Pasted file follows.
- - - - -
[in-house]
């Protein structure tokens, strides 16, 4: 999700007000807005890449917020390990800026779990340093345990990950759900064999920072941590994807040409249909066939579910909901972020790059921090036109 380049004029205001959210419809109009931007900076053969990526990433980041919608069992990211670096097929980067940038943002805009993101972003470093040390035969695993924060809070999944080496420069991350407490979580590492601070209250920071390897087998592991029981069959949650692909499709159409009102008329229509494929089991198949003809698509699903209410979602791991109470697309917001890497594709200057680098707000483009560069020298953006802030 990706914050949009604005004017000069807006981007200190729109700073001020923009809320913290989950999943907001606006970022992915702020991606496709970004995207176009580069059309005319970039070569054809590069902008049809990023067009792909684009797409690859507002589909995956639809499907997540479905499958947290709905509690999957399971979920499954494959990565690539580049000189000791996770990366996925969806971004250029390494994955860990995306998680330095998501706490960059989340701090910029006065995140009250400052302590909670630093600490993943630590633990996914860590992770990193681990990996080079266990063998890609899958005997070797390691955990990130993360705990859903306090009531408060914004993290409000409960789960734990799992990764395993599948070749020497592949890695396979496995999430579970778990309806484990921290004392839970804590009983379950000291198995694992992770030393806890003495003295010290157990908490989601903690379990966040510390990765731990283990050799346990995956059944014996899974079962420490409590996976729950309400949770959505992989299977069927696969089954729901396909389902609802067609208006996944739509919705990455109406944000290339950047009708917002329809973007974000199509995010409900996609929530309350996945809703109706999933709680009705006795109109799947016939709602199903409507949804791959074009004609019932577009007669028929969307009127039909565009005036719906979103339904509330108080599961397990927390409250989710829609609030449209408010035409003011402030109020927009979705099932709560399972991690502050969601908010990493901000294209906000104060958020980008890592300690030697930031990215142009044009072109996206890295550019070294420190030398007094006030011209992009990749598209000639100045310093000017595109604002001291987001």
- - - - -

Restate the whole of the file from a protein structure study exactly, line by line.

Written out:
[in-house]
């Protein structure tokens, strides 16, 4: 999700007000807005890449917020390990800026779990340093345990990950759900064999920072941590994807040409249909066939579910909901972020790059921090036109 380049004029205001959210419809109009931007900076053969990526990433980041919608069992990211670096097929980067940038943002805009993101972003470093040390035969695993924060809070999944080496420069991350407490979580590492601070209250920071390897087998592991029981069959949650692909499709159409009102008329229509494929089991198949003809698509699903209410979602791991109470697309917001890497594709200057680098707000483009560069020298953006802030 990706914050949009604005004017000069807006981007200190729109700073001020923009809320913290989950999943907001606006970022992915702020991606496709970004995207176009580069059309005319970039070569054809590069902008049809990023067009792909684009797409690859507002589909995956639809499907997540479905499958947290709905509690999957399971979920499954494959990565690539580049000189000791996770990366996925969806971004250029390494994955860990995306998680330095998501706490960059989340701090910029006065995140009250400052302590909670630093600490993943630590633990996914860590992770990193681990990996080079266990063998890609899958005997070797390691955990990130993360705990859903306090009531408060914004993290409000409960789960734990799992990764395993599948070749020497592949890695396979496995999430579970778990309806484990921290004392839970804590009983379950000291198995694992992770030393806890003495003295010290157990908490989601903690379990966040510390990765731990283990050799346990995956059944014996899974079962420490409590996976729950309400949770959505992989299977069927696969089954729901396909389902609802067609208006996944739509919705990455109406944000290339950047009708917002329809973007974000199509995010409900996609929530309350996945809703109706999933709680009705006795109109799947016939709602199903409507949804791959074009004609019932577009007669028929969307009127039909565009005036719906979103339904509330108080599961397990927390409250989710829609609030449209408010035409003011402030109020927009979705099932709560399972991690502050969601908010990493901000294209906000104060958020980008890592300690030697930031990215142009044009072109996206890295550019070294420190030398007094006030011209992009990749598209000639100045310093000017595109604002001291987001």